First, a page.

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Photographs by Felipe Buitrago

Running Room: Cristiano da Matto at the wheel of his Champ Car.

Prix Qualified


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IF I RECALL correctly, about 15 years ago I got a ticket for doing 60 on Almaden Boulevard. While watching folks from all over the world drive three times that speed on the same street last Sunday, I just thought, "Hey man, this ain't fair."

The inaugural Taylor Woodrow Grand Prix of San Jose brought an announced crowd of 153,767 to watch the events over three days, and even Paul Newman showed up. His team, Newman/Haas Racing, had much to celebrate, as their drivers Sebastien Bourdais and Oriol Servia came in first and third, respectively. The second-place driver, Paul Tracy, joined the other two on the podium in front of the Sobrato Building and sprayed champagne all over the three Miss San Jose Grand Prix women (including Amanda Scott, 24, a marketing coordinator from San Jose who won the coveted title), who shared the stage. Confetti shot into the air and showered the scene. The glaring sun bore down on everyone. Behind the stage, Carl Haas smoked a cigar as big as a baseball bat, and Bourdais answered questions in front of numerous cameras. You just thought, "Hey, they finally found a use for the Sobrato Building."

The old-school racers showed their moves after the main event.

By far the biggest sporting event ever to hit San Jose, the Grand Prix did not evolve without major fiascoes, of course. The pedestrian bridges were a complete disaster, as they were far too narrow to accommodate the crowds. There should have been 10 of these things, not two, and nearly all of the race fans who had to deal with the long lines at the bridge came away frustrated as all bloody hell. It took nearly an hour, at certain times, to get across. "Let's go back to the room. I need a drink," one guy said. "Fuck this."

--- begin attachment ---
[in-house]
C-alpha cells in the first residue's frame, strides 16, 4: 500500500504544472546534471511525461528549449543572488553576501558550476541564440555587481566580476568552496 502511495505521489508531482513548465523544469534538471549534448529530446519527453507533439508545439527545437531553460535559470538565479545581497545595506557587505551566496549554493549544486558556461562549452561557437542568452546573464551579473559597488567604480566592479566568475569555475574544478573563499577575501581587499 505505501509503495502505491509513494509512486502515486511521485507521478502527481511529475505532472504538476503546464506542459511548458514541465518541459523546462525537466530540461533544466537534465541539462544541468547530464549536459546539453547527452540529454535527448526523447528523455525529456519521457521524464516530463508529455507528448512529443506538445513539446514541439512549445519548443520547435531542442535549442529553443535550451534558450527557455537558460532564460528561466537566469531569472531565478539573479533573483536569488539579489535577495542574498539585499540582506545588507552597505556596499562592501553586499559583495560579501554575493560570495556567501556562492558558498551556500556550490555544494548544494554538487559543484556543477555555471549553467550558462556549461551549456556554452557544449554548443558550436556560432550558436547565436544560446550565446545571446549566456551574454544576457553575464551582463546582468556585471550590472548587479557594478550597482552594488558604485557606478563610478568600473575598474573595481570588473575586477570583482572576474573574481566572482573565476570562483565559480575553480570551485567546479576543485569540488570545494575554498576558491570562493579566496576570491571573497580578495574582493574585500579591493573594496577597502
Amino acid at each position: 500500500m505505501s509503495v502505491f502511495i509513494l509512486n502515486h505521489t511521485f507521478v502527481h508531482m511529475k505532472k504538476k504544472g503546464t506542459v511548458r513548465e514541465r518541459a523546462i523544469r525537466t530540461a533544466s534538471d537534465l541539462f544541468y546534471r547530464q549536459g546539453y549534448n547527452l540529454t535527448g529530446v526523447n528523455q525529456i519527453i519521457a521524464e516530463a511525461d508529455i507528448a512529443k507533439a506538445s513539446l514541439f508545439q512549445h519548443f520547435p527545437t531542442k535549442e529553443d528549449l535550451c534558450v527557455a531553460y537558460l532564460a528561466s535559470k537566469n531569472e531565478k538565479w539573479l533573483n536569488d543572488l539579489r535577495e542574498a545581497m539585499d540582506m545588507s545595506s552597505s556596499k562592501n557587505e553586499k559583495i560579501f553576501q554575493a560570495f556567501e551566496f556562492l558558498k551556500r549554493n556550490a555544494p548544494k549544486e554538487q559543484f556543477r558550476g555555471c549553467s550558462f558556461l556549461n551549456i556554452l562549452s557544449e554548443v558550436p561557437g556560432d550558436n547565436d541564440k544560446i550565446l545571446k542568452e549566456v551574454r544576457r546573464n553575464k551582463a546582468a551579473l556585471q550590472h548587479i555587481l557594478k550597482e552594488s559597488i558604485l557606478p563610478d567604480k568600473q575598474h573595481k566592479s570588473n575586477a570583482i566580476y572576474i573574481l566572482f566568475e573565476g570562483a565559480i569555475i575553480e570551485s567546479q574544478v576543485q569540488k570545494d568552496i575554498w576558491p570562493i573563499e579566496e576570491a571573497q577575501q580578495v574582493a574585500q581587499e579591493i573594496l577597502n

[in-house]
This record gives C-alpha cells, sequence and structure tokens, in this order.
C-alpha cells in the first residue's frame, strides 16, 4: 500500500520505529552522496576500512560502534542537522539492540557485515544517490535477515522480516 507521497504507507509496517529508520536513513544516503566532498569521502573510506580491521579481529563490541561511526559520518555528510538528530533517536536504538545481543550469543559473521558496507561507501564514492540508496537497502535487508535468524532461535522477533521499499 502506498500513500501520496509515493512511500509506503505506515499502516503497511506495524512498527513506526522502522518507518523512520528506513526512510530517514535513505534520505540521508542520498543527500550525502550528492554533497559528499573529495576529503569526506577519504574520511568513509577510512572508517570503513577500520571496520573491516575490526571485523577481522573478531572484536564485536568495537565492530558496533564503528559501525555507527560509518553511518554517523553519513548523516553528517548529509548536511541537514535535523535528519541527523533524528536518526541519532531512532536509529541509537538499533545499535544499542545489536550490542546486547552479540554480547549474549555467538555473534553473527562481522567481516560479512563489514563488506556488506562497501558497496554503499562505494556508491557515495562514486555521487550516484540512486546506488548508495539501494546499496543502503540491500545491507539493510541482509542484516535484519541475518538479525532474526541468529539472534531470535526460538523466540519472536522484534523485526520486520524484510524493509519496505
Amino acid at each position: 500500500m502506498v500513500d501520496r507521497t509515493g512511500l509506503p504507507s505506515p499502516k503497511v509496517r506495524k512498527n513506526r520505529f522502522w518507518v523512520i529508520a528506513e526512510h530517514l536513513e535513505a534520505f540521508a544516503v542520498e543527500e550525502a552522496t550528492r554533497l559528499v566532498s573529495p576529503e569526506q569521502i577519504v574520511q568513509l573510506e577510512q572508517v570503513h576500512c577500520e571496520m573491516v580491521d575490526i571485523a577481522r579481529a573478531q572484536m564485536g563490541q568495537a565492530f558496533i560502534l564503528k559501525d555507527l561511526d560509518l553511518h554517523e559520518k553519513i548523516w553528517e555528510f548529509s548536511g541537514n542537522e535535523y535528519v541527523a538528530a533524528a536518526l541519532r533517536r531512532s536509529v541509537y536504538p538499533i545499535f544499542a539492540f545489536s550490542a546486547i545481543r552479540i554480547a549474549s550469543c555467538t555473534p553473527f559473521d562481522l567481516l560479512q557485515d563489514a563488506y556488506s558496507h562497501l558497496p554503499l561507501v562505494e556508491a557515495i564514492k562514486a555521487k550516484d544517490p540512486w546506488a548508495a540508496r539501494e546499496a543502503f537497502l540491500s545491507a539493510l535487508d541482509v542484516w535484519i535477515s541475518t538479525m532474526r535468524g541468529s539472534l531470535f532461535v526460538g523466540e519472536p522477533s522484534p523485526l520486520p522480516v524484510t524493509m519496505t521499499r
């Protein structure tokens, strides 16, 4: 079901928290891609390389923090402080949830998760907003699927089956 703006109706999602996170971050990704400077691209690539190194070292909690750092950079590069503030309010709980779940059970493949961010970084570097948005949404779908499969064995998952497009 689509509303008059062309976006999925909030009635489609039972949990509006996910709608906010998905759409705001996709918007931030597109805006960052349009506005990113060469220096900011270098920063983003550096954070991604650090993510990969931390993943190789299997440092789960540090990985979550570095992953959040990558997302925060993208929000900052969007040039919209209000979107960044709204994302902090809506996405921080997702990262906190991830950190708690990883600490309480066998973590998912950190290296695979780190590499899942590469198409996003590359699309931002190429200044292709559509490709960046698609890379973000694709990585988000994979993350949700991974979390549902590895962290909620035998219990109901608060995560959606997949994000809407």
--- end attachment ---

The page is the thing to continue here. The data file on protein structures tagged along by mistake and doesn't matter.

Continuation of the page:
And then there's the track. The drivers complained that the surface was far too bumpy and that having to drive 150 mph across the light rail tracks was a mess waiting to happen. The track was also too narrow to allow any exhilarating passing scenarios to occur.

But the positives far outweighed the negatives, and for a first-time event of this nature in San Jose, it's surprising they actually pulled it off. If you were a fan, there were a zillion different locales at which to watch the event, from both outside and inside the ticketed areas. Folks hung from trees in one spot. Let's just hope the event organizers can iron out the kinks for next time.

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From the August 3-9, 2005 issue of Metro, Silicon Valley's Weekly Newspaper.

Copyright © 2005 Metro Publishing Inc. Metroactive is affiliated with the Boulevards Network.

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